3. Spoon the batter into the tin, level the top, then make a slight dimple in the middle using the back of the spoon. Bake for 1 hr 30 mins, then reduce oven to 140C/120C fan/gas 1 and bake for a further 1 hr 45 mins or until it has risen, is a dark golden colour and a skewer inserted into the middle of the cake comes out clean. Put the tin on a cooling rack and leave until warm.

    4. To feed the cake the first time, use a cocktail stick to poke all over the top of the warm cake. Stir together the rum and maple syrup, then slowly spoon over the cake. Cool completely, then remove the baking parchment, wrap loosely in clean baking parchment and store in an airtight tin. Feed the cake every week to 10 days until you decorate it.

    5. Now you're ready to cover and ice your cake. Sit the cake on a large flat plate or board and brush a thin layer of apricot jam over the top.

    6. Dust the work surface with icing sugar. Lightly knead the marzipan until pliable, then roll out in one direction, turning the marzipan 90 degrees every few rolls and keeping the pressure even. Keep it in a circular shape, reshaping it if needed as you go. When large enough (a 20cm circle to cover the top of the cake), lift onto the cake. Smooth the top with your palms and trim with a knife so flush with the cake. If you have time, leave to dry overnight.

    7. Clean the work surface and rolling pin. Using a pastry brush, lightly brush the marzipan with cooled boiled water or alcohol, then cover with the sugarpaste icing, rolling it in the same way. Lift onto the cake, then work your way gradually over the icing, smoothing out any folds with your palms to avoid wrinkles forming. Polish the icing with the palms of your hands (or a proper cake smoother) for a smooth finish. Trim with a sharp knife.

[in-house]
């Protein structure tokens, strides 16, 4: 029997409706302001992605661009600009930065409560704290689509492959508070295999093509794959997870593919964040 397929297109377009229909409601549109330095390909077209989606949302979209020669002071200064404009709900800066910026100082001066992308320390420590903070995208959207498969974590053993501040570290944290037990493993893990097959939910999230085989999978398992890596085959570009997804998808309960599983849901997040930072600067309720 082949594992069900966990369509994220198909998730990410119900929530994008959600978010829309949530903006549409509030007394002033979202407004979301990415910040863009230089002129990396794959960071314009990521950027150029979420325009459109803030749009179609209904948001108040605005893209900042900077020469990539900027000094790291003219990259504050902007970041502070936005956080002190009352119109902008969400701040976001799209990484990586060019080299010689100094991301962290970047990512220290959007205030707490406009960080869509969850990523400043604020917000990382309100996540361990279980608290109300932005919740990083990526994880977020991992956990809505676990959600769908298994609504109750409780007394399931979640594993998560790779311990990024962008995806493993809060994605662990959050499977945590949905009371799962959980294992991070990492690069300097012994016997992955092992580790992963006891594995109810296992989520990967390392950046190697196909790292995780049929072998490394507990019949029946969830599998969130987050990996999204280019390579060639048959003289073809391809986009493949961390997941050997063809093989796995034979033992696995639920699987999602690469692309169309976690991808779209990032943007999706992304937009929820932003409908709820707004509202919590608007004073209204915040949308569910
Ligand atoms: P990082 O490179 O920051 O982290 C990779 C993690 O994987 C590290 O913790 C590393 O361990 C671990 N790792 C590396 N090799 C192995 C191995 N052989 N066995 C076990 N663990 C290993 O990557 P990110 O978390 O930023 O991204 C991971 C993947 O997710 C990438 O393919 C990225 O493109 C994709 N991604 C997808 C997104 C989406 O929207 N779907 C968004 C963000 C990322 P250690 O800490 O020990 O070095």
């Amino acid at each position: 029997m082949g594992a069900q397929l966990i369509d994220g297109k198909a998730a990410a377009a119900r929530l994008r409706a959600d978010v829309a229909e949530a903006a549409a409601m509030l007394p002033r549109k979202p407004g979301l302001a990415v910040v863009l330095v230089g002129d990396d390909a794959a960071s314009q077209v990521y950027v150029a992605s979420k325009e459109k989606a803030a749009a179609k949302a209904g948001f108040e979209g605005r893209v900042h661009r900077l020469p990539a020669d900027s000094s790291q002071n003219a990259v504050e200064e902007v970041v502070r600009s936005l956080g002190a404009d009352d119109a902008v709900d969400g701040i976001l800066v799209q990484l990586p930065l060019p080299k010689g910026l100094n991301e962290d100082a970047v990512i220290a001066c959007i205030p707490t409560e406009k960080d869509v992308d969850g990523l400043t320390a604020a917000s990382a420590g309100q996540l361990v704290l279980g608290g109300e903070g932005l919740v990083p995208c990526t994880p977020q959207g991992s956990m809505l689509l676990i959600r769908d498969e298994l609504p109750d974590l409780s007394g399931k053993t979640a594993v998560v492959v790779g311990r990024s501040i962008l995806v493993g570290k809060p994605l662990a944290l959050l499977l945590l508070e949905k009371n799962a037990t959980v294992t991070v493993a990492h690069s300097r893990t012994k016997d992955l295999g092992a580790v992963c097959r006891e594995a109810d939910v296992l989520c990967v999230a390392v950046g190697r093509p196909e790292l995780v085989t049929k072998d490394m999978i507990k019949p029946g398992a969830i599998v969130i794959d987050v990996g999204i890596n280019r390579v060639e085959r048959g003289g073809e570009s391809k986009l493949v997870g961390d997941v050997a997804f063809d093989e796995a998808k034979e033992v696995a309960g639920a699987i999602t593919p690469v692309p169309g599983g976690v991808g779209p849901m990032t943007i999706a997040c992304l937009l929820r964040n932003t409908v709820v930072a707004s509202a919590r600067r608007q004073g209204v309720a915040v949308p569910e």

8. Use a straight-sided glass or jar to rub around the icing to make it flush with the cake. If not quite big enough, rub the top with the flat of your hands to spread a little, then use the glass or jar to smooth it.

    9. Arrange the tea lights in a triangle on the top of the cake. Mark their positions by pressing down lightly into the icing, then cut out and remove three circles from the icing, going right down to the marzipan. Insert the candles.

    10. Loosely tie the ribbon around the middle of the cake, then drop a cinnamon stick at 12, 3, 6 and 9 o’clock between the ribbon and the cake. One by one, fill in the gaps with the remaining cinnamon sticks. When they are all upright, tighten and tie the ribbon in a knot – you may find a second pair of hands helpful for this bit.

    11. Separate the bay into 3-leaf sprigs, then insert into the icing (I find the leaves look best if they all swirl around in the same direction). Add the rosemary, bending the stems a little to help if you need to, then fill in any gaps with single bay leaves. (Make sure that no leaves hang over or near where the candle flames will be). When ready to show off your cake, light the candles. Don’t leave the cake unattended.